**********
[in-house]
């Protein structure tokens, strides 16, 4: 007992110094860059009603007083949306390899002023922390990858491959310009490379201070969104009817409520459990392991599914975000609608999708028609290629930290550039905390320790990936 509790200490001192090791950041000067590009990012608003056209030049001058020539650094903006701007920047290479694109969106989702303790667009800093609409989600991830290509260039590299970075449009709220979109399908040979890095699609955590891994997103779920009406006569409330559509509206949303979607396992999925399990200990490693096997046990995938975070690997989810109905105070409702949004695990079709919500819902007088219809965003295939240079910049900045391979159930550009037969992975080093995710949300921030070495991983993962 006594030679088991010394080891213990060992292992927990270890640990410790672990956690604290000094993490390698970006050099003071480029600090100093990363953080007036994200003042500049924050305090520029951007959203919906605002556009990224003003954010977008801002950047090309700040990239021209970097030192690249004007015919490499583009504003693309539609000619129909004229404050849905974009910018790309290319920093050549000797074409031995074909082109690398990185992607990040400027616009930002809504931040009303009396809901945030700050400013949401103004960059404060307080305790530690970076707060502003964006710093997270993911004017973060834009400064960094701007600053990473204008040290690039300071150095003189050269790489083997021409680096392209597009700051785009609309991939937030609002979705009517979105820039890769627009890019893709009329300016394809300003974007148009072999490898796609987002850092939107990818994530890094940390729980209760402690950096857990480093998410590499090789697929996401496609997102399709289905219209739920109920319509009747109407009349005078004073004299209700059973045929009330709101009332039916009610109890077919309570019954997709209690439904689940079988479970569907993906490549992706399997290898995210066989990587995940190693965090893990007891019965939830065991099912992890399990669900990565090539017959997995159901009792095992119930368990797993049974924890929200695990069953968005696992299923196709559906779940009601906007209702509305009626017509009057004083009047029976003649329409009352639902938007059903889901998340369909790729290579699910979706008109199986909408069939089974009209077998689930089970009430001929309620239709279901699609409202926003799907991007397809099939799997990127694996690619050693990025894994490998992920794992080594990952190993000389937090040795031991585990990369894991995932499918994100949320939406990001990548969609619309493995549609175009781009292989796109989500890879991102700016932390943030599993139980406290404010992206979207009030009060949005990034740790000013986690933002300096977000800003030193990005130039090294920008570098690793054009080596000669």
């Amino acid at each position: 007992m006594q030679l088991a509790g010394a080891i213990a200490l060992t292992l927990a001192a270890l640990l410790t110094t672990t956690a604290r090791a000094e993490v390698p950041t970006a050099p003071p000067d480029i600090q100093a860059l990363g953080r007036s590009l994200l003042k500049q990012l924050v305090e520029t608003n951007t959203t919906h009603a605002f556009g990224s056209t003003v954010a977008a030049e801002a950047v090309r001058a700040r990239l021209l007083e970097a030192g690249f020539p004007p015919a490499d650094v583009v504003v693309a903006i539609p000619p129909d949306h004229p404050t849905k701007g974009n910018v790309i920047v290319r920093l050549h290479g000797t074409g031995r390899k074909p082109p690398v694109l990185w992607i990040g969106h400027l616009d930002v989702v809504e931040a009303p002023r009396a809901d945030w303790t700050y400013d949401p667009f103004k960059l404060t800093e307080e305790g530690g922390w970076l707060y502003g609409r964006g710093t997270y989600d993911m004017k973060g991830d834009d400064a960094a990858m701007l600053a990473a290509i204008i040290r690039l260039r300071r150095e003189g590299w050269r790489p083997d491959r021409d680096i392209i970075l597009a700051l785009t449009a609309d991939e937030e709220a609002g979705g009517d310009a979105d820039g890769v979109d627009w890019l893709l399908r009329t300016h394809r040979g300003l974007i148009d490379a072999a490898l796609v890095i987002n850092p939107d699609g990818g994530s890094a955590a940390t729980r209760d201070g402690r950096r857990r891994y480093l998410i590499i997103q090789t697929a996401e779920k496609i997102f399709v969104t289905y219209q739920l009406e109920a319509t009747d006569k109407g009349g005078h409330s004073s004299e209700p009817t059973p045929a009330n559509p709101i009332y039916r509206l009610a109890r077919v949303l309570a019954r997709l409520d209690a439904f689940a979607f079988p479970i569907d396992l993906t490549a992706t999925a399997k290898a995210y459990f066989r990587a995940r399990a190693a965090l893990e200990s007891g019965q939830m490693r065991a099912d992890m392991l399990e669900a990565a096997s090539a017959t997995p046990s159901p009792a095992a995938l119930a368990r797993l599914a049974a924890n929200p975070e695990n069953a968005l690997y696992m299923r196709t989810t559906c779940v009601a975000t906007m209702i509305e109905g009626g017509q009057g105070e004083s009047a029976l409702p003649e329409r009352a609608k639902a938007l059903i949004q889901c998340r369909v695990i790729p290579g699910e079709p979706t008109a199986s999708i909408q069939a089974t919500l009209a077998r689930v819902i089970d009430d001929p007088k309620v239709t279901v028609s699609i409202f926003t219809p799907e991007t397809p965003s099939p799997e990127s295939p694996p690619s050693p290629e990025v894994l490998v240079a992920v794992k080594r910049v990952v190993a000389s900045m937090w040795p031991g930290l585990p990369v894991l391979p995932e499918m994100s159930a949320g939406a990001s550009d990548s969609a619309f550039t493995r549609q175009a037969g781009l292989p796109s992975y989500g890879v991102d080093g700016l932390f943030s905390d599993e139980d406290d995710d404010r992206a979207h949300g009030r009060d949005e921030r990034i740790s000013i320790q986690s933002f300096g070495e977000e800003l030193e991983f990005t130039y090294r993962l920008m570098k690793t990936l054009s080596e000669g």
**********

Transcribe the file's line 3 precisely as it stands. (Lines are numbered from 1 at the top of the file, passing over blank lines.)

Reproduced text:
């Amino acid at each position: 007992m006594q030679l088991a509790g010394a080891i213990a200490l060992t292992l927990a001192a270890l640990l410790t110094t672990t956690a604290r090791a000094e993490v390698p950041t970006a050099p003071p000067d480029i600090q100093a860059l990363g953080r007036s590009l994200l003042k500049q990012l924050v305090e520029t608003n951007t959203t919906h009603a605002f556009g990224s056209t003003v954010a977008a030049e801002a950047v090309r001058a700040r990239l021209l007083e970097a030192g690249f020539p004007p015919a490499d650094v583009v504003v693309a903006i539609p000619p129909d949306h004229p404050t849905k701007g974009n910018v790309i920047v290319r920093l050549h290479g000797t074409g031995r390899k074909p082109p690398v694109l990185w992607i990040g969106h400027l616009d930002v989702v809504e931040a009303p002023r009396a809901d945030w303790t700050y400013d949401p667009f103004k960059l404060t800093e307080e305790g530690g922390w970076l707060y502003g609409r964006g710093t997270y989600d993911m004017k973060g991830d834009d400064a960094a990858m701007l600053a990473a290509i204008i040290r690039l260039r300071r150095e003189g590299w050269r790489p083997d491959r021409d680096i392209i970075l597009a700051l785009t449009a609309d991939e937030e709220a609002g979705g009517d310009a979105d820039g890769v979109d627009w890019l893709l399908r009329t300016h394809r040979g300003l974007i148009d490379a072999a490898l796609v890095i987002n850092p939107d699609g990818g994530s890094a955590a940390t729980r209760d201070g402690r950096r857990r891994y480093l998410i590499i997103q090789t697929a996401e779920k496609i997102f399709v969104t289905y219209q739920l009406e109920a319509t009747d006569k109407g009349g005078h409330s004073s004299e209700p009817t059973p045929a009330n559509p709101i009332y039916r509206l009610a109890r077919v949303l309570a019954r997709l409520d209690a439904f689940a979607f079988p479970i569907d396992l993906t490549a992706t999925a399997k290898a995210y459990f066989r990587a995940r399990a190693a965090l893990e200990s007891g019965q939830m490693r065991a099912d992890m392991l399990e669900a990565a096997s090539a017959t997995p046990s159901p009792a095992a995938l119930a368990r797993l599914a049974a924890n929200p975070e695990n069953a968005l690997y696992m299923r196709t989810t559906c779940v009601a975000t906007m209702i509305e109905g009626g017509q009057g105070e004083s009047a029976l409702p003649e329409r009352a609608k639902a938007l059903i949004q889901c998340r369909v695990i790729p290579g699910e079709p979706t008109a199986s999708i909408q069939a089974t919500l009209a077998r689930v819902i089970d009430d001929p007088k309620v239709t279901v028609s699609i409202f926003t219809p799907e991007t397809p965003s099939p799997e990127s295939p694996p690619s050693p290629e990025v894994l490998v240079a992920v794992k080594r910049v990952v190993a000389s900045m937090w040795p031991g930290l585990p990369v894991l391979p995932e499918m994100s159930a949320g939406a990001s550009d990548s969609a619309f550039t493995r549609q175009a037969g781009l292989p796109s992975y989500g890879v991102d080093g700016l932390f943030s905390d599993e139980d406290d995710d404010r992206a979207h949300g009030r009060d949005e921030r990034i740790s000013i320790q986690s933002f300096g070495e977000e800003l030193e991983f990005t130039y090294r993962l920008m570098k690793t990936l054009s080596e000669g």